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  #61  
Old Posted Dec 1, 2006, 6:10 PM
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  #62  
Old Posted Dec 1, 2006, 6:35 PM
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Quote:
Originally Posted by nick_taylor
A city like London which is 2 millennia old is naturally going to have many such 'situations'. The largest single devastation was probably not the Great Fire of London, but the Blitz, whereby one third of the entire city was levelled.....

A city doesn't have to be 2000 years old to have had serious "situations". Mine is only about 250 years old, but we too have had "situations". In my previous post, I was limiting my response to buildings intentionally torn down, but here's some pictures of our worst "situation":

Panoramas after the "situation"




Area affected by fire


City Hall


SF Call (newspaper) Building


Downtown



I think this is Van Ness Ave. (the street I live on)


Sacramento St. (climbing Nob Hill)
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  #63  
Old Posted Dec 1, 2006, 8:00 PM
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Quote:
Originally Posted by bryson662001
I thought the house now incorporated into the base of the Wanamaker House condo tower was the original Wanamaker mansion.....no?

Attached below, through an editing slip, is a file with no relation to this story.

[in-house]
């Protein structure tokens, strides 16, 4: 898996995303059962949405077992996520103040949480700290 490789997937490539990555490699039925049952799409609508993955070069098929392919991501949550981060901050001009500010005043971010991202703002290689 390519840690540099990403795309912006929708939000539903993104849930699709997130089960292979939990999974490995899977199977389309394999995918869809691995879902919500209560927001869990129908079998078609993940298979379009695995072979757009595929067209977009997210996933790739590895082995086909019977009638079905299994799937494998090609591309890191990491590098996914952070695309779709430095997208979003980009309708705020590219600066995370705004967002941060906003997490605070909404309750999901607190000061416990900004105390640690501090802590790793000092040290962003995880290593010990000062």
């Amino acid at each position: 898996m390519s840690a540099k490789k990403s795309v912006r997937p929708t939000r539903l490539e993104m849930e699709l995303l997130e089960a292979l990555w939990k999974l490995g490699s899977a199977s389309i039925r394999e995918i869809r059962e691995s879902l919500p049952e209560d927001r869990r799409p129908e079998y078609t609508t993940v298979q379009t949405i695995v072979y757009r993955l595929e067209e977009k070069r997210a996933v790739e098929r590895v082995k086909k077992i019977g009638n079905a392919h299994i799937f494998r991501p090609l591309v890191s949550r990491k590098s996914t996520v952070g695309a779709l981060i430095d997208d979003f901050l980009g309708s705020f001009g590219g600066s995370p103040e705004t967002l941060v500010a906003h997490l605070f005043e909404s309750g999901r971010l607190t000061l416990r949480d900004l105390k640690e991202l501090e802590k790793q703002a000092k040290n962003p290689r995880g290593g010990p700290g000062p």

Yup - you're right, I thought it was the next block up Walnut. The facade was retained when the rest of the house was demolished.
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  #64  
Old Posted Dec 1, 2006, 9:18 PM
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so mant ghosts
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  #65  
Old Posted Dec 2, 2006, 12:41 AM
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Along with the old City Hall and Market Square (posted by trueviking), these are among Winnipeg's greatest losses:

Merchant's Bank on Main and Lombard. Built in 1900, it was Western Canada's first steel-framed office tower, and its tallest until the Union Bank was built down the street in 1904. It was demolished in 1966 for the Richardson building/plaza